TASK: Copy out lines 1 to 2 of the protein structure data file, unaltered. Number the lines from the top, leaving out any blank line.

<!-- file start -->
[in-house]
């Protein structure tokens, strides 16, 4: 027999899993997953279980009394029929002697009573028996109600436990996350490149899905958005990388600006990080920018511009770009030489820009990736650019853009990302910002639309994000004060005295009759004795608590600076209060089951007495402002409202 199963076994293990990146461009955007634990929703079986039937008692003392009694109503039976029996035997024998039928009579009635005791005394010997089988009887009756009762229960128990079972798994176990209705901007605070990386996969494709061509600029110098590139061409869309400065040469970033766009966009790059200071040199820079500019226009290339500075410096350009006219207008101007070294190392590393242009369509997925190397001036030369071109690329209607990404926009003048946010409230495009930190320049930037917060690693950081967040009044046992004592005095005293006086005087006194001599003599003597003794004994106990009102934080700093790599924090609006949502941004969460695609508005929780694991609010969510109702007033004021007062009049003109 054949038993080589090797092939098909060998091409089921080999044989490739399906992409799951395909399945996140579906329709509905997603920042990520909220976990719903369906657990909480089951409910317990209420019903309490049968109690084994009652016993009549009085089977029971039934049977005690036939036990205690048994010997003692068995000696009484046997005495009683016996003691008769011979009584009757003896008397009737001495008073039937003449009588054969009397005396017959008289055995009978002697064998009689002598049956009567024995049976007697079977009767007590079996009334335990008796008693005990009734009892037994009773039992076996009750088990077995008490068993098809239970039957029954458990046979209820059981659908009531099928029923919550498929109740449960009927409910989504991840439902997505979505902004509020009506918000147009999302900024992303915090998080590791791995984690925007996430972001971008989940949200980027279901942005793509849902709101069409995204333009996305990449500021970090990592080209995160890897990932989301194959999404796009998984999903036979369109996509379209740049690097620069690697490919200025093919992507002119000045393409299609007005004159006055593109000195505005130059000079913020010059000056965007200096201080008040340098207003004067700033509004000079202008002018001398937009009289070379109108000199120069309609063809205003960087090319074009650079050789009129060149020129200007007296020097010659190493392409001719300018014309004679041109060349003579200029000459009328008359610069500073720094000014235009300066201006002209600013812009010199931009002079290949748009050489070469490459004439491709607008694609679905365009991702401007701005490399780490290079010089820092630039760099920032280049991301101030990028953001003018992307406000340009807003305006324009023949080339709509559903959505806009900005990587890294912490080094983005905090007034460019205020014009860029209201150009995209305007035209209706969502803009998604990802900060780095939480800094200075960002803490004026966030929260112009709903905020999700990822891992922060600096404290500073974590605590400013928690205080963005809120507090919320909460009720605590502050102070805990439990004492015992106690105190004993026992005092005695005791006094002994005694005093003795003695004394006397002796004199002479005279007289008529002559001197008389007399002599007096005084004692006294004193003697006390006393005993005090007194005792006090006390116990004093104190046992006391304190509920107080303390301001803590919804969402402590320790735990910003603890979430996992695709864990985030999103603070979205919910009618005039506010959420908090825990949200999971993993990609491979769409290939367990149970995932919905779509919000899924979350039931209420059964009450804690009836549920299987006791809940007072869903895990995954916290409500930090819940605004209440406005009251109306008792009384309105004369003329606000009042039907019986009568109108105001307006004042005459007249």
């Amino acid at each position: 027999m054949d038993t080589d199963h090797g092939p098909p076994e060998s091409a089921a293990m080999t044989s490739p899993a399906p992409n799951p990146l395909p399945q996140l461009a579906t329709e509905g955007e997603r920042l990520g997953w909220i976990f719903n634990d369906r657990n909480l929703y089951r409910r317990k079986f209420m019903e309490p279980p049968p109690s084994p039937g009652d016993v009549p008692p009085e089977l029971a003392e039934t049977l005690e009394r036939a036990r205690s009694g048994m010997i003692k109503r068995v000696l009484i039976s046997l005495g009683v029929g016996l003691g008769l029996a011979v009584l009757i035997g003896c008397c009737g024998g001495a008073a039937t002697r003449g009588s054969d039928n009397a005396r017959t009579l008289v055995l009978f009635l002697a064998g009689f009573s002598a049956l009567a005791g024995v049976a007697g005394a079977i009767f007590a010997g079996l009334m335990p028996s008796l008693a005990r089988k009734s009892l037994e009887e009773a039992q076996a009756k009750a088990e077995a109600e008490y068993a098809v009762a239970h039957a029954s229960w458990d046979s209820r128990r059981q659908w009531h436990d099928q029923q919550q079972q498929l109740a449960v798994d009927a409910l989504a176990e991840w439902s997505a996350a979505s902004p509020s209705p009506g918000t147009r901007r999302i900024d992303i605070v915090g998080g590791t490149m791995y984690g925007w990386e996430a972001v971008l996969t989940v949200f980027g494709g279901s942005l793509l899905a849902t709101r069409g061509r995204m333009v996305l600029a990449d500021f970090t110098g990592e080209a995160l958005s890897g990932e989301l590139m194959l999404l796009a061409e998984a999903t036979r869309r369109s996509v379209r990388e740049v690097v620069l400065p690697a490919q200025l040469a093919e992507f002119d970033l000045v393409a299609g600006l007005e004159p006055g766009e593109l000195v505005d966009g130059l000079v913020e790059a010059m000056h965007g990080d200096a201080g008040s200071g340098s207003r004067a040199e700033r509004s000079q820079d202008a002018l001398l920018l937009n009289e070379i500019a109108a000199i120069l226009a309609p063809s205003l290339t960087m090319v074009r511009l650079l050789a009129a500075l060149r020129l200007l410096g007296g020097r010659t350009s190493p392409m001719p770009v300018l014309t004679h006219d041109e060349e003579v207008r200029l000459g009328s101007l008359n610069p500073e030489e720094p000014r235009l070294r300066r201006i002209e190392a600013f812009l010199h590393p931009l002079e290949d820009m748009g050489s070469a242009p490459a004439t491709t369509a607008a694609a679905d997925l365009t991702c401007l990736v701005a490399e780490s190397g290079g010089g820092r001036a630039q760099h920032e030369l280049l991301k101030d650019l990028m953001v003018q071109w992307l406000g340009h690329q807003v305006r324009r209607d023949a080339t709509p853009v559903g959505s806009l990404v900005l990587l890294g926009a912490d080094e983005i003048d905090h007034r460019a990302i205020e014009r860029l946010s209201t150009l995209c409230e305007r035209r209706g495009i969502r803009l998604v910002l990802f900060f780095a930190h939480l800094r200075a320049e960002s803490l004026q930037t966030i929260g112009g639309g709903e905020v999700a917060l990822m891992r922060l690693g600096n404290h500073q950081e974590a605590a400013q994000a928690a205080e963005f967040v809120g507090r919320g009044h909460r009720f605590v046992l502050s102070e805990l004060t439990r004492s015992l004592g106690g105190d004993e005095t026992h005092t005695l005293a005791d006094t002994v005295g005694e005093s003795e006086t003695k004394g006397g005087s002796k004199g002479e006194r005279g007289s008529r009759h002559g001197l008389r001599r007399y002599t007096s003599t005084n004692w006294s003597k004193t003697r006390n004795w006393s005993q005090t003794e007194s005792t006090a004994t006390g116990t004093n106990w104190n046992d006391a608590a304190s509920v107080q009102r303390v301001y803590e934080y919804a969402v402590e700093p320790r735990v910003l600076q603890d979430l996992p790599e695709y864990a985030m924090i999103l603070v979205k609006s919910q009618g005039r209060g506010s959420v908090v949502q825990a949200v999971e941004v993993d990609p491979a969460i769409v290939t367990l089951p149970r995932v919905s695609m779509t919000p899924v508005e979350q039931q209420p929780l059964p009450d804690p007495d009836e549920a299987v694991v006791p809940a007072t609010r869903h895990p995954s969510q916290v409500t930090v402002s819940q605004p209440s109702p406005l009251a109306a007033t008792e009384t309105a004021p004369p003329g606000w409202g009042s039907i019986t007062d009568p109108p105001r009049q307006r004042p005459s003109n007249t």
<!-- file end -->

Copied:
[in-house]
């Protein structure tokens, strides 16, 4: 027999899993997953279980009394029929002697009573028996109600436990996350490149899905958005990388600006990080920018511009770009030489820009990736650019853009990302910002639309994000004060005295009759004795608590600076209060089951007495402002409202 199963076994293990990146461009955007634990929703079986039937008692003392009694109503039976029996035997024998039928009579009635005791005394010997089988009887009756009762229960128990079972798994176990209705901007605070990386996969494709061509600029110098590139061409869309400065040469970033766009966009790059200071040199820079500019226009290339500075410096350009006219207008101007070294190392590393242009369509997925190397001036030369071109690329209607990404926009003048946010409230495009930190320049930037917060690693950081967040009044046992004592005095005293006086005087006194001599003599003597003794004994106990009102934080700093790599924090609006949502941004969460695609508005929780694991609010969510109702007033004021007062009049003109 054949038993080589090797092939098909060998091409089921080999044989490739399906992409799951395909399945996140579906329709509905997603920042990520909220976990719903369906657990909480089951409910317990209420019903309490049968109690084994009652016993009549009085089977029971039934049977005690036939036990205690048994010997003692068995000696009484046997005495009683016996003691008769011979009584009757003896008397009737001495008073039937003449009588054969009397005396017959008289055995009978002697064998009689002598049956009567024995049976007697079977009767007590079996009334335990008796008693005990009734009892037994009773039992076996009750088990077995008490068993098809239970039957029954458990046979209820059981659908009531099928029923919550498929109740449960009927409910989504991840439902997505979505902004509020009506918000147009999302900024992303915090998080590791791995984690925007996430972001971008989940949200980027279901942005793509849902709101069409995204333009996305990449500021970090990592080209995160890897990932989301194959999404796009998984999903036979369109996509379209740049690097620069690697490919200025093919992507002119000045393409299609007005004159006055593109000195505005130059000079913020010059000056965007200096201080008040340098207003004067700033509004000079202008002018001398937009009289070379109108000199120069309609063809205003960087090319074009650079050789009129060149020129200007007296020097010659190493392409001719300018014309004679041109060349003579200029000459009328008359610069500073720094000014235009300066201006002209600013812009010199931009002079290949748009050489070469490459004439491709607008694609679905365009991702401007701005490399780490290079010089820092630039760099920032280049991301101030990028953001003018992307406000340009807003305006324009023949080339709509559903959505806009900005990587890294912490080094983005905090007034460019205020014009860029209201150009995209305007035209209706969502803009998604990802900060780095939480800094200075960002803490004026966030929260112009709903905020999700990822891992922060600096404290500073974590605590400013928690205080963005809120507090919320909460009720605590502050102070805990439990004492015992106690105190004993026992005092005695005791006094002994005694005093003795003695004394006397002796004199002479005279007289008529002559001197008389007399002599007096005084004692006294004193003697006390006393005993005090007194005792006090006390116990004093104190046992006391304190509920107080303390301001803590919804969402402590320790735990910003603890979430996992695709864990985030999103603070979205919910009618005039506010959420908090825990949200999971993993990609491979769409290939367990149970995932919905779509919000899924979350039931209420059964009450804690009836549920299987006791809940007072869903895990995954916290409500930090819940605004209440406005009251109306008792009384309105004369003329606000009042039907019986009568109108105001307006004042005459007249």